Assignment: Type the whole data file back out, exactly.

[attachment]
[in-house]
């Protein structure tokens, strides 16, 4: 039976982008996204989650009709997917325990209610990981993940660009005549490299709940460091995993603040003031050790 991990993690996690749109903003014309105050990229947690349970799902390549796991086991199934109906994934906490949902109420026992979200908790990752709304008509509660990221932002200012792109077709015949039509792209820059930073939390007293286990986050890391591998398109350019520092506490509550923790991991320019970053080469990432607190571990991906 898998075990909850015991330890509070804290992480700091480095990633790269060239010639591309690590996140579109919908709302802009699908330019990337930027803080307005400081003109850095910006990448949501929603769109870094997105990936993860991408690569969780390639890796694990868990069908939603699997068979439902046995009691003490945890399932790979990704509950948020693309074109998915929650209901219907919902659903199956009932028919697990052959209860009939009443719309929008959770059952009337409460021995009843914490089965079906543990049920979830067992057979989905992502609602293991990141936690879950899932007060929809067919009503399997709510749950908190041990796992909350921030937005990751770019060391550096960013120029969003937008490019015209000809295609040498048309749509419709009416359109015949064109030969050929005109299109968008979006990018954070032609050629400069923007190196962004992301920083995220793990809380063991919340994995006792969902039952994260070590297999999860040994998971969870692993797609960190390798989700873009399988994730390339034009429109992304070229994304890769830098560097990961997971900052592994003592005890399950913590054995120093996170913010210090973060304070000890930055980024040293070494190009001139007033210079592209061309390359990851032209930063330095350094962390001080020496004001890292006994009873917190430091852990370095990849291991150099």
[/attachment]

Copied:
[in-house]
């Protein structure tokens, strides 16, 4: 039976982008996204989650009709997917325990209610990981993940660009005549490299709940460091995993603040003031050790 991990993690996690749109903003014309105050990229947690349970799902390549796991086991199934109906994934906490949902109420026992979200908790990752709304008509509660990221932002200012792109077709015949039509792209820059930073939390007293286990986050890391591998398109350019520092506490509550923790991991320019970053080469990432607190571990991906 898998075990909850015991330890509070804290992480700091480095990633790269060239010639591309690590996140579109919908709302802009699908330019990337930027803080307005400081003109850095910006990448949501929603769109870094997105990936993860991408690569969780390639890796694990868990069908939603699997068979439902046995009691003490945890399932790979990704509950948020693309074109998915929650209901219907919902659903199956009932028919697990052959209860009939009443719309929008959770059952009337409460021995009843914490089965079906543990049920979830067992057979989905992502609602293991990141936690879950899932007060929809067919009503399997709510749950908190041990796992909350921030937005990751770019060391550096960013120029969003937008490019015209000809295609040498048309749509419709009416359109015949064109030969050929005109299109968008979006990018954070032609050629400069923007190196962004992301920083995220793990809380063991919340994995006792969902039952994260070590297999999860040994998971969870692993797609960190390798989700873009399988994730390339034009429109992304070229994304890769830098560097990961997971900052592994003592005890399950913590054995120093996170913010210090973060304070000890930055980024040293070494190009001139007033210079592209061309390359990851032209930063330095350094962390001080020496004001890292006994009873917190430091852990370095990849291991150099």